Banking giant Citigroup has successfully completed a proof-of-concept for blockchain-based cross-border payments in collaboration with the Inter-American Development Bank, or IADB.
According to a Thursday announcement, Citigroup’s Citi Innovation Labs and the IADB enabled several disbursements from the United States to a recipient in the Dominican Republic, using the LACChain blockchain network — a proprietary effort by IADB’s regional program LACChain.
As part of the project, the IADB deposited tokenized funds denominated in U.S. dollars in a Citi account and transferred the funds using digital wallets, IADB’s blockchain specialist and LACChain technical leader Marcos Allende explained. “After tokenized, these funds were converted to local currency — Dominican pesos — with the exchange rate established by Citi,” he said.
The blockchain-based pilot enabled IADB to provide instant traceability of transactions, exchange rates and fees, potentially bringing a new method of making cross-border payments from the United States to countries in Latin America and the Caribbean.
“There are many applications of inclusive cross-border payments, such as official development assistance and international remittances. There is no doubt that they are extremely important for the economies of our region and, more importantly, for final beneficiaries and families receiving remittances,” IADB Lab CEO Irene Hofman noted.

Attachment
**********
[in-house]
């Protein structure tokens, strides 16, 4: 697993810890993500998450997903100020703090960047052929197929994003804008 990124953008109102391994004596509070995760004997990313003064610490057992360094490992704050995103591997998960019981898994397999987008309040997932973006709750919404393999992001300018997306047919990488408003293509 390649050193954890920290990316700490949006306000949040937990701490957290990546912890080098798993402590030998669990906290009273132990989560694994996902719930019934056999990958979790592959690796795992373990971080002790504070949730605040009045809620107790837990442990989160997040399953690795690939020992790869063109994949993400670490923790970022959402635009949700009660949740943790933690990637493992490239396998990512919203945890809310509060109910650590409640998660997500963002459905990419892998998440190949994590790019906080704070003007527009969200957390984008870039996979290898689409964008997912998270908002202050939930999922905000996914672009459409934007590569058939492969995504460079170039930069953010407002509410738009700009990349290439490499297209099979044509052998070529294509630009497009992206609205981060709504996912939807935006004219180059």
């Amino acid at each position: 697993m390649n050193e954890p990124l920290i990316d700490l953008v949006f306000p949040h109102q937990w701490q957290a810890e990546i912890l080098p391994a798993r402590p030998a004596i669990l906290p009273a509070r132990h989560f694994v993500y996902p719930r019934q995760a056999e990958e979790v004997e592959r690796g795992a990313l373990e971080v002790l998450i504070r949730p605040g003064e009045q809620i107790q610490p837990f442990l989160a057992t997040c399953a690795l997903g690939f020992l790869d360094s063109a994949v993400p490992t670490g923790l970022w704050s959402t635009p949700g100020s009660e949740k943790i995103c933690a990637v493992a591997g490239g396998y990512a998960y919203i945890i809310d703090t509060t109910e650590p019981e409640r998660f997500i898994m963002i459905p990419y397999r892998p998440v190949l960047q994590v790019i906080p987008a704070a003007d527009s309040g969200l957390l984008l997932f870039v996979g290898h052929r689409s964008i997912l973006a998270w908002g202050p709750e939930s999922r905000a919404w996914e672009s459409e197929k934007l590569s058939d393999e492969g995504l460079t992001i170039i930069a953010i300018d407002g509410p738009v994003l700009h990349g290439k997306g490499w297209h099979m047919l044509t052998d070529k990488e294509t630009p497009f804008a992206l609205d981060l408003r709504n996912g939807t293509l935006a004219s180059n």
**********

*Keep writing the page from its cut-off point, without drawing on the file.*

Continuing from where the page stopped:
The IADB is an international organization that supports Latin American and Caribbean economic development, social development and regional integration. The IADB has been actively exploring blockchain technology to fulfill its mission, with its innovation laboratory IDB Lab setting up its blockchain-focused LACChain program in 2019.
The open-source LACChain runs on JPMorgan’s blockchain and smart contract platform Quorum.
Citigroup is not a stranger to blockchain technology. Back in 2015, the bank developed three blockchain-based systems and a pilot cryptocurrency dubbed Citicoin to explore more efficient cross-border transactions.